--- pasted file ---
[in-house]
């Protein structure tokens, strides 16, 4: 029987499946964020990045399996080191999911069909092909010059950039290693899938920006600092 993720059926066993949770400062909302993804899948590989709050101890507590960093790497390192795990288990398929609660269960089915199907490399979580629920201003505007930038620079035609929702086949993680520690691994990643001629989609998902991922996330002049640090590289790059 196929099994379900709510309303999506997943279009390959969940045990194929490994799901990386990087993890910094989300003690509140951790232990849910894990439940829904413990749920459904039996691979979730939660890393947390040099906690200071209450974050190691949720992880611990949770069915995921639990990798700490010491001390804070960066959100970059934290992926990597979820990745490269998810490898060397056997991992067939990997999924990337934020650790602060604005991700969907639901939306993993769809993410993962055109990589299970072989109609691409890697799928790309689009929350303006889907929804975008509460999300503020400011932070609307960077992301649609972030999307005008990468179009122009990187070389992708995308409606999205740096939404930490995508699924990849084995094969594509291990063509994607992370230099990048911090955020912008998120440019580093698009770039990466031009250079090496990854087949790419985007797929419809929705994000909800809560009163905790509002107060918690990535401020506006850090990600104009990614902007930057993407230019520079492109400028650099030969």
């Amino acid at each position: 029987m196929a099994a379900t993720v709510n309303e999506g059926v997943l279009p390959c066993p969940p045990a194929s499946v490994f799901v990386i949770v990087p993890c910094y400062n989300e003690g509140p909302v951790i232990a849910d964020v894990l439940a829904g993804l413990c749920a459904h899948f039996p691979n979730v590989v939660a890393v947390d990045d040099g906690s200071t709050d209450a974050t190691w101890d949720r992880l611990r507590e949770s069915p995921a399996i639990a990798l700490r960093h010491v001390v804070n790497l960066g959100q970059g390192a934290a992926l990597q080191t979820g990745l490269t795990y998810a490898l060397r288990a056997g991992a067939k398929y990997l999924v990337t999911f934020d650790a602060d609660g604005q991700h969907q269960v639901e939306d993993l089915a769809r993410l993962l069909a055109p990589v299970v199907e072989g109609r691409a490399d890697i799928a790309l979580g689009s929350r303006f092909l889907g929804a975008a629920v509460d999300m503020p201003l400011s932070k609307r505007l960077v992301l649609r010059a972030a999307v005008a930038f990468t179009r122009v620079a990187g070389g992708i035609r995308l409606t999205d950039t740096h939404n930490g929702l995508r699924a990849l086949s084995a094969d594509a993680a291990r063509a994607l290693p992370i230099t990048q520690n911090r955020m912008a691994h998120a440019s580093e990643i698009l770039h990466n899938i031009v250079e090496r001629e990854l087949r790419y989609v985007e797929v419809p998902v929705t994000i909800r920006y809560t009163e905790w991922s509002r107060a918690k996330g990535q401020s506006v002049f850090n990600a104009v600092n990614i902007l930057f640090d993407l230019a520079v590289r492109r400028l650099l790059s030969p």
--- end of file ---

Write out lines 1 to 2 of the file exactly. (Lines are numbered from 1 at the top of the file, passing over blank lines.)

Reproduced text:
[in-house]
């Protein structure tokens, strides 16, 4: 029987499946964020990045399996080191999911069909092909010059950039290693899938920006600092 993720059926066993949770400062909302993804899948590989709050101890507590960093790497390192795990288990398929609660269960089915199907490399979580629920201003505007930038620079035609929702086949993680520690691994990643001629989609998902991922996330002049640090590289790059 196929099994379900709510309303999506997943279009390959969940045990194929490994799901990386990087993890910094989300003690509140951790232990849910894990439940829904413990749920459904039996691979979730939660890393947390040099906690200071209450974050190691949720992880611990949770069915995921639990990798700490010491001390804070960066959100970059934290992926990597979820990745490269998810490898060397056997991992067939990997999924990337934020650790602060604005991700969907639901939306993993769809993410993962055109990589299970072989109609691409890697799928790309689009929350303006889907929804975008509460999300503020400011932070609307960077992301649609972030999307005008990468179009122009990187070389992708995308409606999205740096939404930490995508699924990849084995094969594509291990063509994607992370230099990048911090955020912008998120440019580093698009770039990466031009250079090496990854087949790419985007797929419809929705994000909800809560009163905790509002107060918690990535401020506006850090990600104009990614902007930057993407230019520079492109400028650099030969």